- Blogging – where it really began. A grant from our Victorian Education Department (DEECD) required the use of web2.0 tools. Blogging looked like something I might like to do and so this blog was born. Close to this time, an email from DEECD stated that a Global Teacher and Global Student blogging campus, through edublogs, was available for Victorian teachers. This has now become global2 blogging campus. The connections commenced when Heather Blakey who was moderating the blogs encouraged her global network to comment on our class, backyard and student blogs. It was amazing to think that others across the world could visit us, read about our work and share a little of their world. We were off and running with blog entries, highly motivated and engaged. From there, a never ending journey began.
- Classroom 2.0 One of my special colleagues, Jess McCulloch a young, tech savvy teacher at my school brought to my notice the existence of Classroom 2.0 which at that time it had 3000 members from across the globe. This global classroom had been created by Steve Hargadon. Here I have met so many wonderful educators who are still part of my precious network. One of the first was Chrissy Hellier, then from New Zealand. I really wanted to do a global collaborative project with someone but had no idea what or where to start. Chrissy saw my request on Classroom 2.0, immediately said she and her class would collaborate and Anzac Connections was the product. Suddenly I was catapulted into wikis, animated text, vokis and other web2.o tools. Read more at Developing a Learning Network.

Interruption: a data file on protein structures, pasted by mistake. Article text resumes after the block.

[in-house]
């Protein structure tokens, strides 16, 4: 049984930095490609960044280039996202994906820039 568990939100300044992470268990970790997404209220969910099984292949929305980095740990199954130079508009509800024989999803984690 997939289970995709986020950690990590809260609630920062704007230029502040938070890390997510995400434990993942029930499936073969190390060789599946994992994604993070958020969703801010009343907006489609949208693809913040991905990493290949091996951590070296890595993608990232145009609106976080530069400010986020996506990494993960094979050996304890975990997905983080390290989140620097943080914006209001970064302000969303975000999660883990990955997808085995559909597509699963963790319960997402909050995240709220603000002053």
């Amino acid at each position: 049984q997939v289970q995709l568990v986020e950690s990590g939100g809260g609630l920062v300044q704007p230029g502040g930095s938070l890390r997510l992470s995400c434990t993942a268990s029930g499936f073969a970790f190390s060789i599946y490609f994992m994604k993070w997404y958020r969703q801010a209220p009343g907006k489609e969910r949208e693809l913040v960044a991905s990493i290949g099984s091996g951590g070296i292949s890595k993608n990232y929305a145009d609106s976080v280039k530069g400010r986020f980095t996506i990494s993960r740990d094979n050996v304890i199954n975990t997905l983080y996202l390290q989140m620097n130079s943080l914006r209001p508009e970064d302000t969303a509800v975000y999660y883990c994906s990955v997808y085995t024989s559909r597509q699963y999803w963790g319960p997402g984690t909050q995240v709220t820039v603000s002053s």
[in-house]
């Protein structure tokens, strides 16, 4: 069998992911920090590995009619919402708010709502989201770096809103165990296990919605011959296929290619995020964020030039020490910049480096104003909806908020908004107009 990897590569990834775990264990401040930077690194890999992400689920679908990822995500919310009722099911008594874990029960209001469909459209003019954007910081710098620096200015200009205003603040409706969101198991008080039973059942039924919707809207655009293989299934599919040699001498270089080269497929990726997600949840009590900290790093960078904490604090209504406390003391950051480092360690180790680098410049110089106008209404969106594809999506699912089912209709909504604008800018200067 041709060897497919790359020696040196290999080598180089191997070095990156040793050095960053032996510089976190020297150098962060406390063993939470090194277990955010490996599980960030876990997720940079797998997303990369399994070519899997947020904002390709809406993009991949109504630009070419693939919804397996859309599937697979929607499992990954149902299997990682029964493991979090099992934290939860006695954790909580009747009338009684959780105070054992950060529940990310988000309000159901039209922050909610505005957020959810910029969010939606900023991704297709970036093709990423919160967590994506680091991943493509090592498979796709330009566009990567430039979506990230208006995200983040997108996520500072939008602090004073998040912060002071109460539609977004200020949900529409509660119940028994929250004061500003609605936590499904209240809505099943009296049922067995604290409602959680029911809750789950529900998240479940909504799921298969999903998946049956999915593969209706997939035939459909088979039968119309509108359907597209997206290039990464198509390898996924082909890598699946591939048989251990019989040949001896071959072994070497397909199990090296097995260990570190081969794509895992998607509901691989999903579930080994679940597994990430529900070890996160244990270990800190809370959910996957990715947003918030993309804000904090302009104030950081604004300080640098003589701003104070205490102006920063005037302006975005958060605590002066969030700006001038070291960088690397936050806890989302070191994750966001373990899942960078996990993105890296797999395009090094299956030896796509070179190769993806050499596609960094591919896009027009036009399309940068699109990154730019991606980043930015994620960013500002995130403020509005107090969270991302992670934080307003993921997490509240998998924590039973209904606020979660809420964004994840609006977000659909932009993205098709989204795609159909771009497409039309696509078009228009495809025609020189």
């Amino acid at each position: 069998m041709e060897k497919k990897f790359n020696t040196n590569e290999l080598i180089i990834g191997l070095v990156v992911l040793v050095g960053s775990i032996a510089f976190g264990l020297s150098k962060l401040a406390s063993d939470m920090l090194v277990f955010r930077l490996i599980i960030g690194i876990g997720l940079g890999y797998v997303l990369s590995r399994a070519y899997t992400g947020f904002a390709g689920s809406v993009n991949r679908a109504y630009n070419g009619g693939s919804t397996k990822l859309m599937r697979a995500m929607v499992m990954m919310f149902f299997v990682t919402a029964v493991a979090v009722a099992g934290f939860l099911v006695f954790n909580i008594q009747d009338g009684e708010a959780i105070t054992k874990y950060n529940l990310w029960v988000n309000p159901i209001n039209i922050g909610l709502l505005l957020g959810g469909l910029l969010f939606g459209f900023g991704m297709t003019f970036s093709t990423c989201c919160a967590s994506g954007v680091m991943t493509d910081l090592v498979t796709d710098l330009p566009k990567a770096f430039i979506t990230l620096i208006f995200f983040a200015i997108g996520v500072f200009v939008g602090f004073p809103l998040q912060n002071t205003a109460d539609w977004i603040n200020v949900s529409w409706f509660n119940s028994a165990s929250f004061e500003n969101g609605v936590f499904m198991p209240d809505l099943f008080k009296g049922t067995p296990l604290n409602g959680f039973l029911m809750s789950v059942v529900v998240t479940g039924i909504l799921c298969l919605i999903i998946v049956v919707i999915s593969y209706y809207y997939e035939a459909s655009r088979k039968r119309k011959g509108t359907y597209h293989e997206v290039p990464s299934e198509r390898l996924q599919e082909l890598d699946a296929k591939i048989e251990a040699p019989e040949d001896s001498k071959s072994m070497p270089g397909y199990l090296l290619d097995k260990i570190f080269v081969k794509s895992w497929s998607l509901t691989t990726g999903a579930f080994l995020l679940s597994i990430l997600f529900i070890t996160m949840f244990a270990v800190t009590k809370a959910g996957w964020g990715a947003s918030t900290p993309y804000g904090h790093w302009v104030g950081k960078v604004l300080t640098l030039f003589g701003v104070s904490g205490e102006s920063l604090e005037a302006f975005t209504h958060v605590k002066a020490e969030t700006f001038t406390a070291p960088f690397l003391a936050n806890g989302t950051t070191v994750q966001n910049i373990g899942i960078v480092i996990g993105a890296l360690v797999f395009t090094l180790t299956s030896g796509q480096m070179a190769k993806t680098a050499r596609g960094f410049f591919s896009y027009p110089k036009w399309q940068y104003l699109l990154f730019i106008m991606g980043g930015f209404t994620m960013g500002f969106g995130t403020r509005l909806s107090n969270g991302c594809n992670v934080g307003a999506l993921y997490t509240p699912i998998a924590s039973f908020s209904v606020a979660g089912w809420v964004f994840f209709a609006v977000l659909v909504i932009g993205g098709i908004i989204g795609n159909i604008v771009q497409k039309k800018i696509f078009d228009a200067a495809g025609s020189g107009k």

- The Flat Classroom Projects – where my students and I have learnt so many skills and been welcomed as part of a great supportive global network.
- Twitter – This is where I met Sue Waters, co- moderator of edublogs,who mentored me and suggested people to follow as twitter was just not making sense to me! Through twitter I learned of the Flat Classroom Projects.
- Hello Little World Skypers group – a group of global connected educators from across the globe who are available for conversations 24/7 and someone is always available to skype with classes, or provide advice and support.
There is much, much more but that will be another post! How did you get connected? Why don’t you write a post and share with us how you did?